Paying UBIT on a new revenue stream is not necessarily a bad result for a nonprofit; as long as tax rates are less than 100 percent, the nonprofit is still better off with the taxable income stream than without it. What nonprofit managers are often concerned about is the loss of tax-exempt status. Fortunately, loss of tax-exempt status is only a threat in the most extreme of cases in the realm of joint marketing. Loss of exemption would generally only occur when the revenues from the unrelated business activity were sufficiently high that the organization’s principal purpose ceased to be its charitable purpose. Although authorities’ positions on this vary, most practitioners would not be concerned until the level of unrelated business revenues constituted thirty percent or more of the organization’s overall revenues. Most joint marketing efforts do not give rise to a revenue level significant enough to warrant such a sanction, and strategies are available for dealing with higher levels of UBTI should they occur.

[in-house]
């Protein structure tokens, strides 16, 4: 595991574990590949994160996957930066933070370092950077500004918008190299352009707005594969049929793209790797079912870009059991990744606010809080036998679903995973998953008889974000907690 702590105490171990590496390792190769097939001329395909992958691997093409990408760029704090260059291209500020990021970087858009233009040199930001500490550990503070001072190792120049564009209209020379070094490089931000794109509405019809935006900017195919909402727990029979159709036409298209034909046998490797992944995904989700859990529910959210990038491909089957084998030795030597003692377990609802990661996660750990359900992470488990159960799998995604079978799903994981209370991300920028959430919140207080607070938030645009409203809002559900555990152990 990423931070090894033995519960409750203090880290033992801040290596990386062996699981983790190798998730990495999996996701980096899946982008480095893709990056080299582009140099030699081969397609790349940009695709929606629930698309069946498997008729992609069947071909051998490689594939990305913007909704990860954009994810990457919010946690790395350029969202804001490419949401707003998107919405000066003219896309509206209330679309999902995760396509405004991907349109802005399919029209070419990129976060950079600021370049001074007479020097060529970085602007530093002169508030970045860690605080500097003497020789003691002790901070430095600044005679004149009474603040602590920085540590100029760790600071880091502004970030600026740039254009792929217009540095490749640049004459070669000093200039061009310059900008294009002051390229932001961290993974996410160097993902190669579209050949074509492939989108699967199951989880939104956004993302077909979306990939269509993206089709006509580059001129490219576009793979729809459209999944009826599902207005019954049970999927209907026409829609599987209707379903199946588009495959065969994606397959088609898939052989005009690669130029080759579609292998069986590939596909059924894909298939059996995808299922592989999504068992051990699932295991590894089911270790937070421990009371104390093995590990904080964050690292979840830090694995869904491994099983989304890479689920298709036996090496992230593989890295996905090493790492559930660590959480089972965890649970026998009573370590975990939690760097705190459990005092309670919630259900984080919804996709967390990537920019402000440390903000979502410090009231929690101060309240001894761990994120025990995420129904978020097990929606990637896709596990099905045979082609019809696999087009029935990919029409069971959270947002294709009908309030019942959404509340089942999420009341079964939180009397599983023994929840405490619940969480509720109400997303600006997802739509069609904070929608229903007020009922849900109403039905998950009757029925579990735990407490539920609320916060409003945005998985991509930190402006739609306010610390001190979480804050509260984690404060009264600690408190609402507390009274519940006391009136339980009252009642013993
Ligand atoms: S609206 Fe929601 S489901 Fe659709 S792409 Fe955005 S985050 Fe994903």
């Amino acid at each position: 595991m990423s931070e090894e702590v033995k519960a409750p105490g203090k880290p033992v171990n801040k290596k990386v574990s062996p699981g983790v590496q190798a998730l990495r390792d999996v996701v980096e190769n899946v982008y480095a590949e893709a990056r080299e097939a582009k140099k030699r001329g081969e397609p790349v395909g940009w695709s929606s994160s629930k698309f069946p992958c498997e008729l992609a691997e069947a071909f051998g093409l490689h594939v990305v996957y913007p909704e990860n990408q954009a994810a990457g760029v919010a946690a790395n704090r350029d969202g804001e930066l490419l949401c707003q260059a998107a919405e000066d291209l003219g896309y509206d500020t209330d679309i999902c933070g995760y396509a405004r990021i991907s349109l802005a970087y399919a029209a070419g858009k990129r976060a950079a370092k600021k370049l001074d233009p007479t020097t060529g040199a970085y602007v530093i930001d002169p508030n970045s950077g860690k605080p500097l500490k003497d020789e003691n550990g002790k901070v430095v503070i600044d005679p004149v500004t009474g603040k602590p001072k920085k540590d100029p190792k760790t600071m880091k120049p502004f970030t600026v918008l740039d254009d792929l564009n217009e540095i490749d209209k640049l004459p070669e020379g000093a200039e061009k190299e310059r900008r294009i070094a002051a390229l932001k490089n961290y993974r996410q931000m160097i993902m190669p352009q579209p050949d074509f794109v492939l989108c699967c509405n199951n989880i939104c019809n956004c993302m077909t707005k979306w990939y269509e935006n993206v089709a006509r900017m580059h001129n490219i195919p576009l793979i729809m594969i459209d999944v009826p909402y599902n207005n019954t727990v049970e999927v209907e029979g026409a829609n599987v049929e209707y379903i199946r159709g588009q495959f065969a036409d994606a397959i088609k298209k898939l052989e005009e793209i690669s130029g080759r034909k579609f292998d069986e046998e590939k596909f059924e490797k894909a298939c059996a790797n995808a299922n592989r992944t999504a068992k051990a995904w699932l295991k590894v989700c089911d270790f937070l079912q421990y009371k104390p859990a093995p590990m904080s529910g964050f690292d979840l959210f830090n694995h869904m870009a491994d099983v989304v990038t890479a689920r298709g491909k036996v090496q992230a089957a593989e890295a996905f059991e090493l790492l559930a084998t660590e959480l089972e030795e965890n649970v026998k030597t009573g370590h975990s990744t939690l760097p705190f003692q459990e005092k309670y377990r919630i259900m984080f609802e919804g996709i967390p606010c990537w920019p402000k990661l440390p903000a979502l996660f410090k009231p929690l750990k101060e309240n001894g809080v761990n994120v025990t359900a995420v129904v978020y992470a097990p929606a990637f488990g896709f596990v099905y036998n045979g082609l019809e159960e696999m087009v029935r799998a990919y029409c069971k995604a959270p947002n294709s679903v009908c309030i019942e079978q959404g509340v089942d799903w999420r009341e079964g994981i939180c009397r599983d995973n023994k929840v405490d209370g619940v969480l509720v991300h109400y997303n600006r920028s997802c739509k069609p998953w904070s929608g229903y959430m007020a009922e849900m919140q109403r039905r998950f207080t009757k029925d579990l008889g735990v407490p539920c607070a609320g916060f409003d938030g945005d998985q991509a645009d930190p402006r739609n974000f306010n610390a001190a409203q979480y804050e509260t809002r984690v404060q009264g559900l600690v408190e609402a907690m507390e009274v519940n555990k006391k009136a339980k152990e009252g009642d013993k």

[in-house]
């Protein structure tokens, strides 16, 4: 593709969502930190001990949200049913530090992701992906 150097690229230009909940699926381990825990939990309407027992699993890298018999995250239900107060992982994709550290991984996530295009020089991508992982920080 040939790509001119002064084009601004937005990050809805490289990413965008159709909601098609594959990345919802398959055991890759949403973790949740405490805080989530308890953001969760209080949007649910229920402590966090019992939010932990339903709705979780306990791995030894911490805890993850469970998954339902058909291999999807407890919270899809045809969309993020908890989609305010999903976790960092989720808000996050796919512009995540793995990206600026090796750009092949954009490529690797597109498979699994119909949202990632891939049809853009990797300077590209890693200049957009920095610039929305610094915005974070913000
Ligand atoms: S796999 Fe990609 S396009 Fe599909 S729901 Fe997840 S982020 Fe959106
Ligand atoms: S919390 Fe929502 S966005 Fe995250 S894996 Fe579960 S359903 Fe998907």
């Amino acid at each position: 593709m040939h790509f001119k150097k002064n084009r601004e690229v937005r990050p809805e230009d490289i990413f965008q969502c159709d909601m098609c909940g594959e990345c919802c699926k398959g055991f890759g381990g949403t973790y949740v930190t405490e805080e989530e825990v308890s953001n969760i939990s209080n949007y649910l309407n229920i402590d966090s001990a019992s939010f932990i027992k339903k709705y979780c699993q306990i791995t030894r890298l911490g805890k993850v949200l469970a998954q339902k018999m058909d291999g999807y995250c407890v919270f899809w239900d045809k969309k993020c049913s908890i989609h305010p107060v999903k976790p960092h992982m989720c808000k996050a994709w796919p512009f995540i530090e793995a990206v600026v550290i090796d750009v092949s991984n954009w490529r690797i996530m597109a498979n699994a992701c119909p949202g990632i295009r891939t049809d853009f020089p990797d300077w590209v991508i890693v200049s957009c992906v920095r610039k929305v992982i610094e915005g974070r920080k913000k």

Joint marketing relationships can provide a nonprofit with a valuable strategic partner, an additional stream of income and free publicity. However, as you may surmise from some of the issues and complexities highlighted in this article, nonprofits should undertake proper planning and analysis with a competent tax professional before entering into such a relationship. Planning beforehand can maximize the nonprofit’s benefit from the relationship while avoiding characterization of the income derived from the relationship as UBTI, or, worse yet, putting the nonprofit’s tax-exempt status in jeopardy.

Mark D. Klimek, Esq., is chair of the Federal Tax Practice Group at the law firm of McDonald Hopkins, LLC, with over 20 years of experience representing nonprofit entities. Jeremy J. Schirra, Esq., C.P.A., is an associate attorney at McDonald Hopkins, LLC in the firm’s business law department.